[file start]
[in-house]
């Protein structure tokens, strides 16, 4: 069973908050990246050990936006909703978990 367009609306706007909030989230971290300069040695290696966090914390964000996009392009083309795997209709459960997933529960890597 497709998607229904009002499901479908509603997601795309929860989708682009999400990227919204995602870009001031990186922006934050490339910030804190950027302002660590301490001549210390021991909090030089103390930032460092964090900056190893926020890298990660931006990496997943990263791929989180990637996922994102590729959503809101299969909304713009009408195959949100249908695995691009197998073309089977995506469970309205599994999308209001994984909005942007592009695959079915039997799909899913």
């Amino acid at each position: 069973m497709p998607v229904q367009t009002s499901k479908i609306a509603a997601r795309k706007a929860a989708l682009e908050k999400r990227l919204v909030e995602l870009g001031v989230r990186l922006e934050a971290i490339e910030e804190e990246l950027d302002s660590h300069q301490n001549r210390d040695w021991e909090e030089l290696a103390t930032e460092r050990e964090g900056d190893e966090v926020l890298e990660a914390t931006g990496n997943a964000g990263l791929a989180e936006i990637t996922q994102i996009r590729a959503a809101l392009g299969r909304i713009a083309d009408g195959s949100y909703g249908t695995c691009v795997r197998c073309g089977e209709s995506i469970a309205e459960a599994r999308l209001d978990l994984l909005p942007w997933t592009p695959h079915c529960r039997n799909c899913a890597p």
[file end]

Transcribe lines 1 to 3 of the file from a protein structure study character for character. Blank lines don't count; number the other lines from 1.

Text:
[in-house]
């Protein structure tokens, strides 16, 4: 069973908050990246050990936006909703978990 367009609306706007909030989230971290300069040695290696966090914390964000996009392009083309795997209709459960997933529960890597 497709998607229904009002499901479908509603997601795309929860989708682009999400990227919204995602870009001031990186922006934050490339910030804190950027302002660590301490001549210390021991909090030089103390930032460092964090900056190893926020890298990660931006990496997943990263791929989180990637996922994102590729959503809101299969909304713009009408195959949100249908695995691009197998073309089977995506469970309205599994999308209001994984909005942007592009695959079915039997799909899913």
């Amino acid at each position: 069973m497709p998607v229904q367009t009002s499901k479908i609306a509603a997601r795309k706007a929860a989708l682009e908050k999400r990227l919204v909030e995602l870009g001031v989230r990186l922006e934050a971290i490339e910030e804190e990246l950027d302002s660590h300069q301490n001549r210390d040695w021991e909090e030089l290696a103390t930032e460092r050990e964090g900056d190893e966090v926020l890298e990660a914390t931006g990496n997943a964000g990263l791929a989180e936006i990637t996922q994102i996009r590729a959503a809101l392009g299969r909304i713009a083309d009408g195959s949100y909703g249908t695995c691009v795997r197998c073309g089977e209709s995506i469970a309205e459960a599994r999308l209001d978990l994984l909005p942007w997933t592009p695959h079915c529960r039997n799909c899913a890597p």